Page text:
I knew better. The “test” of whether and to what extent lockdowns control the virus or “suppress outbreaks” (in Anthony Fauci’s words) has been tried all over the world. Every serious empirical examination has shown that the answer is no.
The lockdown lobby was out in full force. And yet what do we see now more than two weeks out (and arguably the lockdowns died on March 2, when the government announced the decision)?
Here are the data.
The CDC has a very helpful tool that allows anyone to compare open vs closed states. The results are devastating for those who believe that lockdowns are the way to control a virus. In this chart we compare closed states Massachusetts and California with open states Georgia, Florida, Texas, and South Carolina.
What can we conclude from such a visualization? It suggests that the lockdowns have had no statistically observable effect on the virus trajectory and resulting severe outcomes. The open states have generally performed better, perhaps not because they are open but simply for reasons of demographics and seasonality. The closed states seem not to have achieved anything in terms of mitigation.
Some problems with a study on Universal Basic Income…
Yet now liberals want a UBI not to replace welfare programs, but to supplement them. Congress’s pandemic checks and potpourri of refundable tax credits, including $3,600 for each child under age 6, are essentially a UBI. Democrats want to make these handouts permanent, and in support they’re touting a recent study of a small privately funded experiment in Stockton. “Study: Employment rose among those in free money experiment,” an AP headline declared.
Not quite. The study randomly selected 125 Stockton residents from low-income neighborhoods and gave them $500 a month on a prepaid debit card. Another 200 residents served as the control group. Asian/Pacific Islanders and homeowners comprised a larger share of the debit-card recipients than of the control group , which could have biased the results.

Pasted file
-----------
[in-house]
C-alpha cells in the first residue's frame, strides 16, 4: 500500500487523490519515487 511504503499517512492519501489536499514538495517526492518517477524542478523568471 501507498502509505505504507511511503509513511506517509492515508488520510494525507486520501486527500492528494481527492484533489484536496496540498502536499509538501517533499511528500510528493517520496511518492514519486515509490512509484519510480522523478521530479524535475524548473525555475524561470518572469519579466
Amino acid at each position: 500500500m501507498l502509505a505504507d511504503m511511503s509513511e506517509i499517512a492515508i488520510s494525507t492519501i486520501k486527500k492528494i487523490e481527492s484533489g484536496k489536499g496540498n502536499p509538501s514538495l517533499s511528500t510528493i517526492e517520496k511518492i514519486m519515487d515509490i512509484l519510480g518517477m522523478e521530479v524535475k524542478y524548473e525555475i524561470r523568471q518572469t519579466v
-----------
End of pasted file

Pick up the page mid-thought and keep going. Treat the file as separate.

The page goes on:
The study’s small sample and reliance on self-reported outcomes are bigger problems. It’s difficult to assess a statistically significant effect on employment among such a small group over a one-year period—from Feb. 2019 to Feb. 2020—especially given high labor-market turnover among lower earners.
Full-time employment rose in both groups but was slightly lower among the free-cash recipients at the beginning and slightly higher at the end. Hence the study cagily concludes: “Unconditional cash enabled recipients to find full-time employment” (our emphasis)—not that it actually increased employment. Most media ignored this nuance.
Students of incentives might also point out that people receiving free cash might be more likely to claim they are working even if they’re not. In any case, the unconditional Stockton cash grants are temporary, and there’s a graver risk that recipients would drop out of the labor force if the grants were made permanent.
The study says free-cash recipients were virtuous, and “less than 1% of tracked purchases were for tobacco and alcohol.” But about 40% of the money loaded onto their prepaid debit cards was either transferred to a pre-existing bank account or withdrawn as cash. Researchers don’t know how this money was spent.
The researchers were promoting UBI on their Twitter feeds less than halfway through the experiment. One claimed “it’s embarrassingly straightforward, without #guaranteedincome, you get a guaranteed recession.” Their progressive bias is transparent.
They conclude that even UBI is “not nearly enough,” and they also want a higher minimum wage, universal child care, and rental assistance, among other income transfers. The left wants to obliterate Congress’s 1996 bipartisan reform that linked welfare to work, and they’re well on their way.
At American Thinker, Spike Hampson applies a simple test. He compares the combined covid death rates of the ten states that have never had mask mandates with the combined death rates of the 40 states that do have mask mandates. The result:
States with a mask mandate: 13.0 deaths per 10,000 population.
States with no mask mandate: 12.6 deaths per 10,000 population.
But maybe the problem is that some states waited too long to impose a mask mandate. So Hampson tried another test: the ten states that have never had mask mandates vs. the ten states that imposed such mandates the earliest. The result:
[T]he “bottom ten” outperform the “top ten” by a small but noteworthy margin (12.6 deaths per 10,000 versus 13.3 deaths per 10,000).